[APG Public List] mapping and research

L. Boswell laboswell at rogers.com
Mon Nov 1 12:42:27 MDT 2010

but I think it takes a creative and imaginative approach to using the new 
digital mapping environment to really appreciate how useful these could be. 
 They're just "numerical names" attached to text names.  As precise or general 
as is possible (or necessary).  Used to mark even approximate locations so as to 
make them available to a wide range of analytical tools.

Why would you set coordinates for the corners?  That to me would be a waste of 
time.  Why would you even attempt that for an 18th century Virginia patent 
unless you had enough information to find an approximate location?  I'd employ a 
bit of caution and use more general, approximate coordinates for that!  I think 
if you misused the tool in trying to make less precise information fit "precise 
coordinates" you'd be using this digital reference tool based on centuries' old 
mapping techniques in a way that wouldn't give back any benefit.  It would be a 
fabrication, nothing more. You have to be as selective in employing this type of 
tool as you would anything else.  

It's tool, and what's interesting is that it takes a traditional mapping tool 
and makes it into something that is extremely powerful.  Used right it generates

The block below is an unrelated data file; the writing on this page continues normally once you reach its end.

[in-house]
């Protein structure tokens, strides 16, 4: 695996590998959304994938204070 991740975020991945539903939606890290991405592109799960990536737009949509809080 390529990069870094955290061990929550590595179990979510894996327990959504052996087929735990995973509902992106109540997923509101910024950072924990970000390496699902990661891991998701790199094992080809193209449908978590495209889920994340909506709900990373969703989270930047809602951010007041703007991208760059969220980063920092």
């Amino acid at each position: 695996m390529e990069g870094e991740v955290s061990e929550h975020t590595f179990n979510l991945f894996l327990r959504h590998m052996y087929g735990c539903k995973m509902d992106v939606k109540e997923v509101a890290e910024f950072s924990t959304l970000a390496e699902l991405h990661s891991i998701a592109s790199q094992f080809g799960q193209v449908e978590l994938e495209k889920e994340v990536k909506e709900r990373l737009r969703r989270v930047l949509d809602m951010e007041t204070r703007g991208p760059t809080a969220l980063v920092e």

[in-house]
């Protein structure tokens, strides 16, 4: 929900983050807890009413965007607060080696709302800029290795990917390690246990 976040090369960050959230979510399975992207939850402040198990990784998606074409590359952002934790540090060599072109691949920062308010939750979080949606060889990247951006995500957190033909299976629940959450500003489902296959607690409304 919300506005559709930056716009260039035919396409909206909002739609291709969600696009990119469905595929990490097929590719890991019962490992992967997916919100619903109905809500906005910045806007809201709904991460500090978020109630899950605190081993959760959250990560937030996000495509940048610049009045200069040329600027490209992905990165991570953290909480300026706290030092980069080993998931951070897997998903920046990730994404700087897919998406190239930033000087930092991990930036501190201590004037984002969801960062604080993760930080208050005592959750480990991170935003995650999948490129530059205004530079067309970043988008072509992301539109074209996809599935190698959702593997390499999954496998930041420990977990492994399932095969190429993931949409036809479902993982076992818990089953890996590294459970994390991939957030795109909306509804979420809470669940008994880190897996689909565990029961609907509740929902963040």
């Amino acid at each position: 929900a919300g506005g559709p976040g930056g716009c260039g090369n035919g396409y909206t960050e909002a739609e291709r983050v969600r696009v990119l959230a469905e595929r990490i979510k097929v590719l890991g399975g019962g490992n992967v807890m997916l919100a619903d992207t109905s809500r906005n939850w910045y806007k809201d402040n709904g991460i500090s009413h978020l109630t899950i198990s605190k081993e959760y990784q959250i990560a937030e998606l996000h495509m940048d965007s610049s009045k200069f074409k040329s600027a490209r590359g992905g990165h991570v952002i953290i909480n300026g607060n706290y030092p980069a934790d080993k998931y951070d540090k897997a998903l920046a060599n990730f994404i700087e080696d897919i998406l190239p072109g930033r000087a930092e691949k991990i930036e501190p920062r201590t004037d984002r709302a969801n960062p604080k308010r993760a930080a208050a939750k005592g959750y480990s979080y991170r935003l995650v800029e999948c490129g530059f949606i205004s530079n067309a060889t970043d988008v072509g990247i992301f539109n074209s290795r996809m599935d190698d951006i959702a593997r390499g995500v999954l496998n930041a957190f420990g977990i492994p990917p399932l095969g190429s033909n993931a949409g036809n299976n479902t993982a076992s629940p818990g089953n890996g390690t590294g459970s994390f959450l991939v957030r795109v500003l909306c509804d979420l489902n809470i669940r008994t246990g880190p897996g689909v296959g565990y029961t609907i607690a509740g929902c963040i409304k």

information quickly that would otherwise take days or weeks to compile.  But to 
go into that would take too much time, and just this basic discussion on 
coordinates has exhausted my interest in trying to pitch this tool. Stick with 
the time tested methods works for me too in many things, but anything that can 
be converted and analyzed digitally simply shouldn't be rejected out of hand.  

You don't use this tool, that's fine.  But I'm willing to bet that at some point 
you will be using it because more and more it's being built into even gen 

wow, I'm surprised at the resistance to these suggestions but I'm willing to bet 
most of the resistance comes from those who have never used this type of tool. 
 Those who use it begin to see the potential and the power contained in it.  Not 
everything is in the records, but when you can computerize information from 
multiple sources in a digital environment, information emerges that would 
otherwise not be attainable.  And that's beyond just the idea of translating 
locations between historical and modern maps.  We've been talking here at a very 
elementary level about what this tool can do, but this isn't the list to go into 
any depth on such things.


From: Michael John Neill <mjnrootdig at gmail.com>
To: Michael Hait <michael.hait at hotmail.com>
Cc: apgpubliclist at apgen.org
Sent: Mon, November 1, 2010 1:20:51 PM
Subject: Re: [APG Public List] mapping and research

I am with Michael on this one. 

I also use a variety of historical maps and also plat properties from metes and 
bounds descriptions and use rectangular survey descriptions as well to determine 
properties' relative locations to each other. Often I, like others, plot metes 
and bounds descriptions of properties from a series of deeds in chronological 
order hoping to infer relationships from various property descriptions and 

In the analysis of these records having a general idea of the property's 
location is helpful. But for the determination of family structure and other 
relationships (as Michael pointed out), pinpointing the property is not 
necessary and not always a good use of my time. This is particularly true for